After a few hours of testing, it sure seems like Google Maps for the iPhone is an absolute smash hit.
I reserve the right to change my mind after weeks of testing, but my initial reaction is that Google nailed it.
Unlike a lot of people, I didn't think Apple's maps are all that bad. They look great, and in the New York area the turn by turn directions work well.
However, there's no denying that they're flawed. When searching for addresses and stores or restaurants you have to be very exact. After being spoiled by Google's search for the last ten years, this is something I'm not accustomed to. With Google, you don't even have to spell things correctly and it knows what you're looking for.
And then there's the public transit problem. In New York, you're going to need to take the Subway from time to time. Apple's maps have subway locations listed, but there's no station labels. So, I might see a train station on the map, but I don't know if it's the N, 3, 4, or 5 train's stop.
Anyway, we all know Apple's Maps app has problems. So, let's get to what's good about Google's Maps app.
First, and foremost, it's Google's mapping data. There's a reason Google's maps became the most popular maps on the Internet. They look good, work well, and are very accurate.
Searching is fantastic. There's a soup and sandwich place named "Cafe Medina" near our office. If I type in Medina with Apple's maps it takes me to Saudi Arabia. If I type in Medina on Google maps the first result is Cafe Medina.
That's pretty basic stuff, and we expect Apple to improve that over time. Where Google excels is with the user experience which feels more intuitive than Apple's maps, and better than Google's own Android maps app. This is supposed to be Apple's strong suit. Surprisingly, Google whups Apple here.
When it finds Cafe Medina, there's a white banner at the bottom of the screen that says "Cafe Medina." If I pull up on the banner, I get options to call, save, or share the location.
I also get Street View, which is something Apple doesn't have, and probably never will because it's just so much work to have street views. It's hard to believe Apple is going to pay people to drive around with cars with cameras taking photos of neighborhoods around the world because Apple doesn't care about mapping data like Google does.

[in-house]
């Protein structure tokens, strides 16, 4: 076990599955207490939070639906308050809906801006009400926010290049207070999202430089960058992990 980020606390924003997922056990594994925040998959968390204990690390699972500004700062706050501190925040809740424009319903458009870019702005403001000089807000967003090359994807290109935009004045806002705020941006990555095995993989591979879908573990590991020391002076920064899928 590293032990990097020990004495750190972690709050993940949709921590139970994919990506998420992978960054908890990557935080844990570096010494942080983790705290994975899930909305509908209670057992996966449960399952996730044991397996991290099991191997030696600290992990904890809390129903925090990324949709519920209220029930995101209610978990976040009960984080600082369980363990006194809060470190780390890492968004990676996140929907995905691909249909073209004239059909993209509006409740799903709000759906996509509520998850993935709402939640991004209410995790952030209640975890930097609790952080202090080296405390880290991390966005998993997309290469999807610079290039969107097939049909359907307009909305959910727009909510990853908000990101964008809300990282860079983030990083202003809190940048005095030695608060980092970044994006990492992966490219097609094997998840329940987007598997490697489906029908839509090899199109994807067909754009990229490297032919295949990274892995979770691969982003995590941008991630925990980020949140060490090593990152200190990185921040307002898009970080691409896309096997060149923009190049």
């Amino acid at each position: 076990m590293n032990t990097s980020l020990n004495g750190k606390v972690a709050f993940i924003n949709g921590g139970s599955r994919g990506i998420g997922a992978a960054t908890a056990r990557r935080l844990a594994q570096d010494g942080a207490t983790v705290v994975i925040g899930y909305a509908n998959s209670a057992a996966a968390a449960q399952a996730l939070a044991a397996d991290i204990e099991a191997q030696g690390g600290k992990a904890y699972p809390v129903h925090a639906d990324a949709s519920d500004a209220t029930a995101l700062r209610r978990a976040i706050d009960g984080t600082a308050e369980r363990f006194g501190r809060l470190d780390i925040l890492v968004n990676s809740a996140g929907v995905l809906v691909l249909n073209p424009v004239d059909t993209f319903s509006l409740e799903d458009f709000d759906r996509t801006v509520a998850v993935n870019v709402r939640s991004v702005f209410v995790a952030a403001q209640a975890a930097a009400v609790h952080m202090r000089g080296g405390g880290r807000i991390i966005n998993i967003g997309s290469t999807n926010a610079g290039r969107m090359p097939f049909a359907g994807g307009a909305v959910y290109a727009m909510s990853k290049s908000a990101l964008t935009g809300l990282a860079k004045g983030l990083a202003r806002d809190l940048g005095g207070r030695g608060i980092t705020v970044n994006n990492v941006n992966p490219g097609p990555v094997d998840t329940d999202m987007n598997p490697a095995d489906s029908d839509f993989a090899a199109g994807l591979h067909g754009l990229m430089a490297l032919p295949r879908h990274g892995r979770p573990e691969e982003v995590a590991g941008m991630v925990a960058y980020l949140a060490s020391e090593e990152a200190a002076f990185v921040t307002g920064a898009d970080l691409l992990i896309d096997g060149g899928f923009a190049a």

Street View on the Google Maps app is great. There's an option to use the gyroscope and accelerometer in the iPhone so that if you move your phone around, left, right, up, down, you can see the full street scene. It's dorky touches like this that I love. It's something to show your mom, or a normal.
If I keep pulling up on the card of information I get the cafe's website, its menu, hours, and then reviews.
Compare that to Apple's maps. When I finally find Medina, I have to press on a small blue arrow which gives me some of the same information. But there's no menu. And if I want reviews, I have to press on a new tab for reviews. And then, I only get some reviews before having to launch a new app, Yelp.
In short, Google is one smooth move, whereas Apple is a bunch of steps for less information.
Then, to get directions to Medina, I just press on the car icon next to its name on the banner at the bottom of the screen. This gives me driving, walking or transit directions. It's very smooth, very simple.
One other touch that's nice on Google's maps is swiping from the right to the left brings Traffic, Public Transit, Satellite, and Google Earth. For those kinds of options on Apple's maps you peel up from the right corner to find stuff hidden. That sort of interaction was cool when the iPhone first came out. But today, five years later, a swipe from right to left just feels better and more intuitive.
In conclusion, Google has hit a home run. For a long time, the knock on Google was that it designed for robots, while Apple designed for humans. After using this app, that knock no longer works. The maps app is a great, easy to use, easy to understand application.
Google has already taken a lot of market share in the smartphone war thanks to its strategy of offering free software on low-cost phones. If this level of design and user experience is a foreshadowing of what's to come for Android overall, then Apple should be very scared. Google has a chance to make not only the most popular mobile software, but the best software.
Google's Maps app is a big fat warning shot to Apple.
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